In the many years that our team has been practicing financial planning, we’ve worked with a long list of couples to help them set shared financial goals, and create a money management system that allows them both to thrive. Our experience has shown us that, in general, there are three key tips to follow when managing money as a couple.
Short on time? Here’s the outline of this video so you can jump to the section you’re interested in!
00:07 What are money scripts?
2:10 Tip #1: Money Scripts in Action
05:00 Tip #2: Have Open Communication
5:40 How to Keep Communication Open When One Person Handles the Finances (Or Acts as a “Point Person”)
08:30 Why Both Members of a Relationship Need to Know What’s Going On With Your Finances
09:35 Tip #3: Have a Plan
10:27 How to Make a Plan Together That Balances What Each Person Wants
Tip #1: Know your money scripts.
Just as everyone has a love language, everyone has a set of money scripts that inform how they feel about money, and how they use it. These often come from when we’re kids, and your money scripts may clash with your partner’s. Understanding your own money scripts, and your partner’s, can help you to see where each other are coming from when making financial decisions, and ultimately reach a compromise.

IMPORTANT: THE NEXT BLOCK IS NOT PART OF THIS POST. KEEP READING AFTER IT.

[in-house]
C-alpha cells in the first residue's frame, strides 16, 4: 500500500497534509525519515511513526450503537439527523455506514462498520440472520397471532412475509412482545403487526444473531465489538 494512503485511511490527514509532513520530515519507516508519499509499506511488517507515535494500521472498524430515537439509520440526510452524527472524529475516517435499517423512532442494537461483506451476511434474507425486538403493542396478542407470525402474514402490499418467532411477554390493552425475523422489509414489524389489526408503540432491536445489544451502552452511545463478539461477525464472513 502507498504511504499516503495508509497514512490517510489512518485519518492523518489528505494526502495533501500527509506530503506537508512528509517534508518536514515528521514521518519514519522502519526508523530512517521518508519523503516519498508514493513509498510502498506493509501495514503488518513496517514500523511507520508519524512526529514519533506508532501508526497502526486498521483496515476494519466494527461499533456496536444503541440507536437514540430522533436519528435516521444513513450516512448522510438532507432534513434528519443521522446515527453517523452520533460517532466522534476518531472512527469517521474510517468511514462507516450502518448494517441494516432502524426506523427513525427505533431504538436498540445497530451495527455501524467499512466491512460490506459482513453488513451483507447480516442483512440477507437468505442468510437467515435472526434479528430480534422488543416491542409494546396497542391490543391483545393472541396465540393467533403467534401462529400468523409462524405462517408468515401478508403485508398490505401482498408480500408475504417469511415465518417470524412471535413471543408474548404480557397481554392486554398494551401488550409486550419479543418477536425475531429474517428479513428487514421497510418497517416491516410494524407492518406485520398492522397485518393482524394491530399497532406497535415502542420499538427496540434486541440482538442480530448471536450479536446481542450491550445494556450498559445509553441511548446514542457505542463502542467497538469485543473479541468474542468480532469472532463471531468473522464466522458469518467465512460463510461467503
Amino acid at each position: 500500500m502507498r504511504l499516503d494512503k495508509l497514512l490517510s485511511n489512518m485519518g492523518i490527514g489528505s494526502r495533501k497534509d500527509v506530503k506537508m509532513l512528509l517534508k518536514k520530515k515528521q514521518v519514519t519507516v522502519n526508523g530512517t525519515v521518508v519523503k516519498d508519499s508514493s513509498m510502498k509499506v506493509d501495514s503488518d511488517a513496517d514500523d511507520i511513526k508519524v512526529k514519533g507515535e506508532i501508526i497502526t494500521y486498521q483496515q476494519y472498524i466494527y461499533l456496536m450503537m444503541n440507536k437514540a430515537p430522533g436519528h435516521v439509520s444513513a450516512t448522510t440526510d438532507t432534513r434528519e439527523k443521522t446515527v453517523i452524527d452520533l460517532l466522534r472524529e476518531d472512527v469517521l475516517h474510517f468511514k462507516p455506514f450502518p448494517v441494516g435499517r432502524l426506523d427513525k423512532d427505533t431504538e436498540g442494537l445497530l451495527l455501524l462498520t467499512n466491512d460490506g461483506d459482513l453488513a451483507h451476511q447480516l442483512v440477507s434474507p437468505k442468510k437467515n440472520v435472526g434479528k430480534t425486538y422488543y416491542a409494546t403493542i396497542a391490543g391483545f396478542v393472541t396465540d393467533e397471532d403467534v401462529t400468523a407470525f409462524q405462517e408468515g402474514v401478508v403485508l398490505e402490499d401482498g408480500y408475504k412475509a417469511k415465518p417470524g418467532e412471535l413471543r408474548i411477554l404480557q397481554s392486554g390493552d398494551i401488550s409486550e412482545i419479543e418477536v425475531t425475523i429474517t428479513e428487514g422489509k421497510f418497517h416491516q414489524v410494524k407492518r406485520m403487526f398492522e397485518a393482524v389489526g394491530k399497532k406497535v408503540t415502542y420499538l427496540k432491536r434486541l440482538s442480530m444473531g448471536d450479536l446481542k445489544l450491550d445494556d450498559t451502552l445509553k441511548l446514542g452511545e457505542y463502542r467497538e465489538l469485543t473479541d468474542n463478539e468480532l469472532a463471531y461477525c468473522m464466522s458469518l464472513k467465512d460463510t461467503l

Tip #2: Keep communication open.
It’s pretty natural to have one person in a relationship manage the finances. As people sort who takes one what task, usually one person prefers money management and are happy to take it on. However, that doesn’t mean that the non-financial person gets to remain in the dark! Keeping open communication about what’s going on with your family finances is critical.
This doesn’t mean you have to have long financial meetings. Instead, aim to check in with one another about goals and cash flow semi-regularly in a more casual way. The “money manager” can talk about what’s going on with various accounts, and the two of you can discuss shared goals – both short and long-term.
Tip #3: Have a plan for your money.
Once you understand your money scripts and have an open line of communication, the two of you can partner up to make a financial plan. This might mean working with a team like AVID Planning to help you clarify your goals and build a strategy, or it could mean partnering together to create a system for managing your cash flow, paying down debt, and working toward your other goals until you’re ready to work with a financial planner.